Grammar question: "be awoken"

My trusty MS Word dictionary and grammar check are failing me, so I’m throwing this one out to the TM…

Is this sentence grammatically correct?

“I would like to be awoken at 8am.”

Now, to my ear this is horrible. However, it’s not triggering issues with grammar check.

Please help!

It sounds horrible to my ear, as well, but it is correct. My dictionary defines awoken as a past participle of awake.


It’s not a word I will ever use.

“Awakened,” maybe?


Aha! Thanks for the reminder to use my actual dictionary. American Heritage says it is chiefly British, which is probably why, though technically correct, it doesn’t “sound” right.

I’m changing it to “awaken” rather than “be awoken”.

Damned copywriters, always wanting reasons for changes to their work…

No no no! “Awoken” is correct, and sounds just fine to me. You wouldn’t say “I would like to be award the Victoria Cross,” would you? “Awaken” is the infinitive; you should use the past participle “awoken”, or “awakened” if you prefer.

My dictionary actually prefers “awake” as the verb to “awaken”, with the past participles “awoke” or “awaked”. These sound more horrible to me.

Another nitpick - it should strictly be “I should like to be awoken at 8am,” but this does sound rather starchy these days.
Just rereading your last entry - you are changing the meaning of the sentence.

“I would like to be awoken at 8am” means “I would like someone to come and wake me up at 8am”.

If you change it to “I would like to awaken at 8am” (which is still grammatically correct) it means "I would like to wake up at 8am, but I’m not actually asking anyone to do anything about it)…

We subeditors live for pedantry. (And I’ll bet I’ve made plenty of typos in this post :slight_smile: )

Close, but still not quite right.

The phrase you’re looking for is “I would like to be awakened” (assuming you’re in the U.S. and assuming you want someone to do it rather than doing it yourself.)

Or, you could just say “Will someone wake me at 8:00, please?”

I think so. However you could just say “I would like to be woken at 8am.” or, if you like, reword it. After all, you must be telling someone this, so “I would like you to wake me at 8.00am” should do…

My copy of the Webster’s New World Dictionary gives awake, wake and awaken, all three, as acceptable transitive AND intransitive verb forms. For past tense, you get to pick from awaked, waked, awoke, woke, woken, awakened and awoken.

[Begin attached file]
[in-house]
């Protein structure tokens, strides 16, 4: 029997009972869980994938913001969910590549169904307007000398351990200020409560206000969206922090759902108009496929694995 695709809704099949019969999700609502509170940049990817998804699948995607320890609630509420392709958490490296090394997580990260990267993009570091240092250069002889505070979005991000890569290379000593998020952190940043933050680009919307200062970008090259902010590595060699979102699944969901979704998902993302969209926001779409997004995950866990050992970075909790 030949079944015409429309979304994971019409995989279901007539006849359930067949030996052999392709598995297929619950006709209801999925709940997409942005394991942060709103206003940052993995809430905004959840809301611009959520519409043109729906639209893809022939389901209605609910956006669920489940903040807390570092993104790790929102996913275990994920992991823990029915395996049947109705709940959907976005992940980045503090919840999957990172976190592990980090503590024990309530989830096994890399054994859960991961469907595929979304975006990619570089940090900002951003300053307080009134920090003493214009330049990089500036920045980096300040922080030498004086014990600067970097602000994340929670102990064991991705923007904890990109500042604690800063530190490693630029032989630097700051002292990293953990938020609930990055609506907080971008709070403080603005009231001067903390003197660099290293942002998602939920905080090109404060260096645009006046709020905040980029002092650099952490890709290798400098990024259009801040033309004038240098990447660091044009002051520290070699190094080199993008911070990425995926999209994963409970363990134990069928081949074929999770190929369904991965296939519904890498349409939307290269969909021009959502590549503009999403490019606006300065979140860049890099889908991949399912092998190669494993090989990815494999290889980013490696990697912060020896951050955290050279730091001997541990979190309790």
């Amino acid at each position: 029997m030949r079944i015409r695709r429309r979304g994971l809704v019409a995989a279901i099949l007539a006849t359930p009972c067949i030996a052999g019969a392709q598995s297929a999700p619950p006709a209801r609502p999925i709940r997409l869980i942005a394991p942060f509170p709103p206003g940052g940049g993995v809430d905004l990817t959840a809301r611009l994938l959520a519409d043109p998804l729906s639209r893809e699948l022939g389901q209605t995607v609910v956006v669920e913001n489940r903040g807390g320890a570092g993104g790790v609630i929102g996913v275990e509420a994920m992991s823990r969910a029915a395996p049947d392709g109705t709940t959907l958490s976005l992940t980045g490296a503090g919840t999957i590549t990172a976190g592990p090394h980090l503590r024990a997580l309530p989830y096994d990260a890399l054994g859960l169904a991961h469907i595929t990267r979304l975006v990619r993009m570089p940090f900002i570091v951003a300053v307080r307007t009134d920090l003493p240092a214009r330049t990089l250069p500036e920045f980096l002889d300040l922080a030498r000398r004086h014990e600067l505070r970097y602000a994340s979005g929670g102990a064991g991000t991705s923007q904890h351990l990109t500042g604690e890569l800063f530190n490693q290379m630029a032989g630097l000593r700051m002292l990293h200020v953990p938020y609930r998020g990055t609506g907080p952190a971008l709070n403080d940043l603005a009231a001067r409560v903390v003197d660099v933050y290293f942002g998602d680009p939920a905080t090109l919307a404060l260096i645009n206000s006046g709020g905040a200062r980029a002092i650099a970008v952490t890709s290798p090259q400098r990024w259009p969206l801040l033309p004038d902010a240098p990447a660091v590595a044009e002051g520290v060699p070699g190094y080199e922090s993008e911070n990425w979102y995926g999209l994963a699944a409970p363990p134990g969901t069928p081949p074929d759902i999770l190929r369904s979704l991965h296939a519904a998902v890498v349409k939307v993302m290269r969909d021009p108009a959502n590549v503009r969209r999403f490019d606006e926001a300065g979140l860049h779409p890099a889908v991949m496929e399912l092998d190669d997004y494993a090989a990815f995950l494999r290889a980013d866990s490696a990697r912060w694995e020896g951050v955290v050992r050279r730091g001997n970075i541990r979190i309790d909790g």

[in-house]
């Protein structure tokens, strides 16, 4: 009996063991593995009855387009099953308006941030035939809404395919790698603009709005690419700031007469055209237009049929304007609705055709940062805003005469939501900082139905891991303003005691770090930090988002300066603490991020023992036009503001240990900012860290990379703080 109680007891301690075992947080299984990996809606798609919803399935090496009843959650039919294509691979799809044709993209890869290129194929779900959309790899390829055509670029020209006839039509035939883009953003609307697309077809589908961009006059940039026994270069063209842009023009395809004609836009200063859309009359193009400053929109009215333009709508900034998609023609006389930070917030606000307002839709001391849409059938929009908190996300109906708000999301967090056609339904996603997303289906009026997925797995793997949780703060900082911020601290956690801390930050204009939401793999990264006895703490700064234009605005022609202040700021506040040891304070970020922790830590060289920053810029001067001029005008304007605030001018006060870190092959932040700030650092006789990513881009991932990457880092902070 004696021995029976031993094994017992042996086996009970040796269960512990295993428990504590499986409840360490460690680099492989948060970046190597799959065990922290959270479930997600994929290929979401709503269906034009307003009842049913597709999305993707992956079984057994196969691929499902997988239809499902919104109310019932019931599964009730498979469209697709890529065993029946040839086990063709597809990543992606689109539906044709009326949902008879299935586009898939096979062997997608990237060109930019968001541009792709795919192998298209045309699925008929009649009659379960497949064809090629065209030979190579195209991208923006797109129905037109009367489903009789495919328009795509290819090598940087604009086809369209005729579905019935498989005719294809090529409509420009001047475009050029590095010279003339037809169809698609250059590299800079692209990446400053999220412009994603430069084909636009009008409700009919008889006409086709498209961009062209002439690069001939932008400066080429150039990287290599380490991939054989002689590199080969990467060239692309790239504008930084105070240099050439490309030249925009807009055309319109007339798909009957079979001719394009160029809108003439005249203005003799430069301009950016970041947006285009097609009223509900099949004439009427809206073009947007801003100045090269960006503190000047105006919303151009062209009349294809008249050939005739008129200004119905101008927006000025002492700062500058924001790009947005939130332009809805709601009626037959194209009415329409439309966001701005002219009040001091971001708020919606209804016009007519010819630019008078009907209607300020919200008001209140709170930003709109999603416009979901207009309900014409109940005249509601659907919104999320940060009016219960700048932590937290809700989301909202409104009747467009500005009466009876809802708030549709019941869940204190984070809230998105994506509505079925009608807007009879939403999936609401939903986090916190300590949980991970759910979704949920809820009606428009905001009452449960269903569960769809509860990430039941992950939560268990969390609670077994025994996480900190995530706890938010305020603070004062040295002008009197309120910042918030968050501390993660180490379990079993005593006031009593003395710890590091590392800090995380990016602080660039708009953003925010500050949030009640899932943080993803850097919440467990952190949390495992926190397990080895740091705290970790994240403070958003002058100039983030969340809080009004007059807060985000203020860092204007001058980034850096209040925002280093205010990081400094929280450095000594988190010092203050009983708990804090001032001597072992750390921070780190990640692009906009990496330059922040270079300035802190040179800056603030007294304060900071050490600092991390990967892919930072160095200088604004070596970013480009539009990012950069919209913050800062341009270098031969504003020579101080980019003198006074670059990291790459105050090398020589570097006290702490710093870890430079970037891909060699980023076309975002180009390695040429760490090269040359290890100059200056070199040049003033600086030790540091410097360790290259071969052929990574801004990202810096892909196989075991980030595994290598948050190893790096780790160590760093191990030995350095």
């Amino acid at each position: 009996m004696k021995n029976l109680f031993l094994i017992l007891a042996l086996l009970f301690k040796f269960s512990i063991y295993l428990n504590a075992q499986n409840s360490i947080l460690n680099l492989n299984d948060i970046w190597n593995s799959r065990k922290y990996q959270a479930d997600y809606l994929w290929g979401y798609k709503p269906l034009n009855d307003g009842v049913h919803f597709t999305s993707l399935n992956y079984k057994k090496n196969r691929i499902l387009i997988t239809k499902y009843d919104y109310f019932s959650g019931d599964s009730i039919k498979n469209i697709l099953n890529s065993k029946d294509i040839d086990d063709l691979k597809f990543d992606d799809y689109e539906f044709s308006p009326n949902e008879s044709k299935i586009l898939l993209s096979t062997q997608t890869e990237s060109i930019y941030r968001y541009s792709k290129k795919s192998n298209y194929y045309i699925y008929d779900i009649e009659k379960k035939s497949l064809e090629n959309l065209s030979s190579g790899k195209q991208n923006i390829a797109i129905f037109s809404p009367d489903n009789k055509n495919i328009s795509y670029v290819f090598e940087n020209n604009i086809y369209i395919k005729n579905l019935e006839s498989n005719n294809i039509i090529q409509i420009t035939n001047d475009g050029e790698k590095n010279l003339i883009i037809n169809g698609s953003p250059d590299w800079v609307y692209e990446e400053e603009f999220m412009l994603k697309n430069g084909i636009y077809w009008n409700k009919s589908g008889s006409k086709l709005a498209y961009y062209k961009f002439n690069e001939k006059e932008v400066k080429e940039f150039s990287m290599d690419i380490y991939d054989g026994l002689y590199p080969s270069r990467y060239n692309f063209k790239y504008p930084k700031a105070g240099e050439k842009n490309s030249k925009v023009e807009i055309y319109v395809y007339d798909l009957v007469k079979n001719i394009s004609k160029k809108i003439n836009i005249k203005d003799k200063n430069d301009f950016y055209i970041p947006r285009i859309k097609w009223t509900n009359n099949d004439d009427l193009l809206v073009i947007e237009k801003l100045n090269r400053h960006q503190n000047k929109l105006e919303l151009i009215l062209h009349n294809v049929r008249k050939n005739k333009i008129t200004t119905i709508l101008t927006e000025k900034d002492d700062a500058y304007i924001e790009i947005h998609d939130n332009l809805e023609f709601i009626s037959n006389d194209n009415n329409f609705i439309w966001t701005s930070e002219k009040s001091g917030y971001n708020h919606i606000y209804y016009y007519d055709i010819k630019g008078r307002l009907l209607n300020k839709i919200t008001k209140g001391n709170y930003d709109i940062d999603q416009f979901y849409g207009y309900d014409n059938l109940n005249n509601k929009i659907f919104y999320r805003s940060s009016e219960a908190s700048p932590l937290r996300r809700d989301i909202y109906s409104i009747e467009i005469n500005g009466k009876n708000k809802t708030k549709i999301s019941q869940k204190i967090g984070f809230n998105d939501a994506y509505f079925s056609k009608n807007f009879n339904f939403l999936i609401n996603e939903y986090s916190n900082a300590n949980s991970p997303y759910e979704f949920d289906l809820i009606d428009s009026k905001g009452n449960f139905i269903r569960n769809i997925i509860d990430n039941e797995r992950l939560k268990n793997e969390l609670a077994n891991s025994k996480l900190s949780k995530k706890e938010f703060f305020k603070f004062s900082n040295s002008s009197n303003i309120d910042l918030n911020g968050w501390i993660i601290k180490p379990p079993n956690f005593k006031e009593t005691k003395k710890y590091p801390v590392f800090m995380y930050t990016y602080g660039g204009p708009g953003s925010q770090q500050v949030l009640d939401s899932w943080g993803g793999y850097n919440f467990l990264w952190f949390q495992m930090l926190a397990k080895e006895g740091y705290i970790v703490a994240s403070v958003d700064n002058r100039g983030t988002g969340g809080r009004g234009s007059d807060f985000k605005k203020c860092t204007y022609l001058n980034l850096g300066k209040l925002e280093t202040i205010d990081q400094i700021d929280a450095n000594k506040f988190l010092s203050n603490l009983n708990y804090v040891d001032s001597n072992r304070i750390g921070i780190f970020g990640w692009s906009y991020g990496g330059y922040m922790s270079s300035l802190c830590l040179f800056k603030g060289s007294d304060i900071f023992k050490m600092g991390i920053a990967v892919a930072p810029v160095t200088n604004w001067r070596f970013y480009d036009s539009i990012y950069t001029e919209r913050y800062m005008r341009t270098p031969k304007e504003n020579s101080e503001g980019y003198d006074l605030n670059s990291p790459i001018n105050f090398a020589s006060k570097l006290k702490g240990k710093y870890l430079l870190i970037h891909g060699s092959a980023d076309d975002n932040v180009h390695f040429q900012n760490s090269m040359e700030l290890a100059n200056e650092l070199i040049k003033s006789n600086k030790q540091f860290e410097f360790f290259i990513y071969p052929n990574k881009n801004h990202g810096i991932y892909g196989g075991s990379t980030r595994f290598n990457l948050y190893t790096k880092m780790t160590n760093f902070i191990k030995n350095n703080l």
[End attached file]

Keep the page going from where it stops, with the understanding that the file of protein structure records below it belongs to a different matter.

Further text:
The only discernible hard and fast rule is that the forms awoken and woken need the auxiliary verb.

“Please wake me at 8 AM.”

Infinitely better in all senses.

“I wanna get a potato clock”.



OH man. OK. Here is the real sentence. I didn’t want to put it out there because it’s work related, but here goes:

“X feature…the most civilized way to be awoken from a deep slumber.”

I am the print media manager for a company that makes a device that wakes people up in the morning. (Gee, what could that be?) In any case, given the exact wording that I’m to provide feedback on, what would you suggest? If “be awoken” is still preferred, I’ll spare the copywriter a re-write.

Please please please do not let Microsoft (or any electronic grammar checker) serve as your arbiter of good English syntax. This is still something that is best done by a human, and horribly mangled by machines.

(Yes, I know that the machines are programmed by humans, but grammar checkers are still very much in GIGO mode. I don’t know if they can ever substitute for human language ability.)

In this case, “awoken” and “awakened” are both technically correct; were it on my desk, I’d probably prefer “awakened” because it seems less like to invoke just this sort of internal dialogue in the reader.

Given the actual sentance, I’d refine my previous answer to say “That’s grammatically correct. But IMHO ‘to be woken’ sounds better.”

And according to Webster, you get to choose whatever sounds best.